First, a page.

Like many first books, Auto Mechanic’s Daughter is largely autobiographical. Do you have a father fixation?

I have a parenting fixation I think, but Occupational Therapist’s Daughter didn’t have the same ring to it. My parents raised my sister and me in a loving, stimulating home with meager financial resources. We faced some real challenges and hardships but we had resilience. My mother and I started taking college courses the same year. She got her degree in her 40s and pulled our family out of poverty. And when she embarked on that, my father learned to cook and do laundry in the 80s when it wasn’t that common for men to support women in that way. I’m grateful to my parents and I want to do a really good job myself at parenting.

 

What about your career as a writer? What do you want to accomplish?

Even though I’ve been writing steadily for over fifteen years, I feel like I’m just getting started. I’d like to publish a few more of the poems for this second book. I went seven years when the kids were little when I just wrote and read when I could and didn’t send anything out to publications. I feel like I have some work that’s ready now and I’ve been getting some good responses in the past year. I’d like to finish the poetry book I’m working on and I really want to get back to the young adult novel. I think it has a strong female protagonist and I’m always drawn to those, so it would feel really good to do that project justice. And I want to write a graphic novel. Plus, from being a teacher, I still have that itch to help people express themselves through writing. I’d love to host workshops for kids or adults eventually.

 

What do you say when people ask you what kind of poetry you write?

I tell them I write narrative poetry mostly. I like to tell a story. I like character and setting too. I’m really excited about the current trend to blur genres, but I haven’t experimented much with that. I’ve written some very short, short stories, fewer than three hundred words, some fewer than a hundred words. I love it. You’re trying to establish character, setting, and suggest a plot in what amounts to two or three short paragraphs. It’s the same thing that appeals to me about writing poetry, the challenge of saying something meaningful in just a few words.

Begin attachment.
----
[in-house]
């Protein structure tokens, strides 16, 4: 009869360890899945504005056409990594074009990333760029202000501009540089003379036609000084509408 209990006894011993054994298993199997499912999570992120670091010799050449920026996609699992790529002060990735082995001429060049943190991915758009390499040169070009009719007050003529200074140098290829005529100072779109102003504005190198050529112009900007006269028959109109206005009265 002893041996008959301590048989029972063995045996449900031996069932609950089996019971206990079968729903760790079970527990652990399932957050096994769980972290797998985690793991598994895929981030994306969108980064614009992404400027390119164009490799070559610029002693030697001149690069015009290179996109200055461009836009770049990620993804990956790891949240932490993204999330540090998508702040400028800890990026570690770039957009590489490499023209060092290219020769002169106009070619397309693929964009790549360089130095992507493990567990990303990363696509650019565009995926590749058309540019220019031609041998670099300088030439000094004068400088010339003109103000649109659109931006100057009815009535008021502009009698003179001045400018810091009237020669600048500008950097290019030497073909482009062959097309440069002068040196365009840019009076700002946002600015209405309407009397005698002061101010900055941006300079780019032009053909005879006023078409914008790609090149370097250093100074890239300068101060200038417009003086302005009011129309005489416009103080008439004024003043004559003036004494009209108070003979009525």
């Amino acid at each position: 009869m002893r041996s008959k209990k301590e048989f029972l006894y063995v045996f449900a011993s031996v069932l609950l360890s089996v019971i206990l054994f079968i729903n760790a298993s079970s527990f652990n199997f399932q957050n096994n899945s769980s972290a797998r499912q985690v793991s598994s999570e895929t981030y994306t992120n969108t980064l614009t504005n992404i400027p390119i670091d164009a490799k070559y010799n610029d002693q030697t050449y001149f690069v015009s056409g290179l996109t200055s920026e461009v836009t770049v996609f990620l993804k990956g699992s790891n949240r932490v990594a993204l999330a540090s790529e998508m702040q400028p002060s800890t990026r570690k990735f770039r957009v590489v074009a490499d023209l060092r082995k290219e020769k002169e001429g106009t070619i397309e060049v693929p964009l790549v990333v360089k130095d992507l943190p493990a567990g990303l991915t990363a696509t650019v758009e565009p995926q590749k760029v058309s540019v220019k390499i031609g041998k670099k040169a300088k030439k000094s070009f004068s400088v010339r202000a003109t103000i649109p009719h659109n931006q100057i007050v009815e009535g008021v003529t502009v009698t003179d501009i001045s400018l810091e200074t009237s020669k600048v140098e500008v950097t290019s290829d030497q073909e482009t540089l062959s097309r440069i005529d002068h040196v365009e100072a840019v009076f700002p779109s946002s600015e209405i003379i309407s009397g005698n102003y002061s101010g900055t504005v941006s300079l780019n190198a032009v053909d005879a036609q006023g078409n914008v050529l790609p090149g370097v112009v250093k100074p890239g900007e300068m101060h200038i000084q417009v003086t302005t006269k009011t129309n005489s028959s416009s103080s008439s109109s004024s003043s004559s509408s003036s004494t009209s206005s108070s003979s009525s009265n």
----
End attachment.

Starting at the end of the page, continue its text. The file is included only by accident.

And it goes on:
Yes, but a young adult novel?

It seems like a leap, but poets create moments so well and a novel is just a series of moments that add up to a larger story and I have tremendous respect for the young adult readership from teaching high school students so many years. I think they’re some of the most critical readers out there. If the moment doesn’t ring true, they see it immediately. One of my mentors Chris Abani writes across all genres. He’s prolific and amazing and he set a good example for me–showed me that writers are writers and you don’t have to do just one thing, that writing poetry can inform your fiction in compelling ways and vice versa.

 

Anything else we should know about you?

I always have at least a quart of genuine Kentucky moonshine in my fridge and almost every day the lyrics to Montell Jordan’s “This is How We Do It” run through my head at least once.

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Karen Harryman KAREN HARRYMAN is the author of Auto Mechanic's Daughter, a collection of poems about place and transition written after she and her new husband quit their jobs and moved from Louisville, Kentucky to Los Angeles with two carloads of belongings. She received her MFA from Antioch Los Angeles in 2003. She has studied poetry and writing with Wendell Berry, Jeffrey Skinner, Sarah Gorham, Eloise Klein Healy, Dorianne Laux, Ellen Bass, Frank Gaspar, Richard Garcia, Cecilia Woloch, Chris Abani, Brian Teare, and Jane Hirshfield, poets and authors who continue to influence her work today. Her poetry and micro-fiction have appeared in Atticus Review, North American Review, New Southerner, Raliegh Review, Forklift, Alaska Quarterly, Verse Daily, The Cortland Review among others. In 2007, Auto Mechanic's Daughter was selected for the Black Goat Poetry Series Imprint with Akashic Books in Brooklyn. Before deciding to stay home and raise two daughters, Karen taught English and Creative Writing for ten years, most recently at YULA, an orthodox Jewish school in West Los Angeles. She was a finalist for the 2015 North American Review Hearst Poetry Prize and the 2015 James Baker Hall Memorial poetry prize sponsored by New Southerner. She is married to Emmy-nominated comedy writer Kirker Butler. They are still in Los Angeles where they continue to raise two young daughters and a very old dog.

One response to “Karen Harryman: The TNB Self-Interview”

  1. Shelia Swann says:

    I enjoyed reading this. You came to visit me one day when Rachel was living at my house. She lived with our family while being pregnant and she was a student at Belmont Univ. It was a very long time ago.

    It sounds like you are doing well and I am so happy for you and your family. I wish all of you well.
    Shelia Swann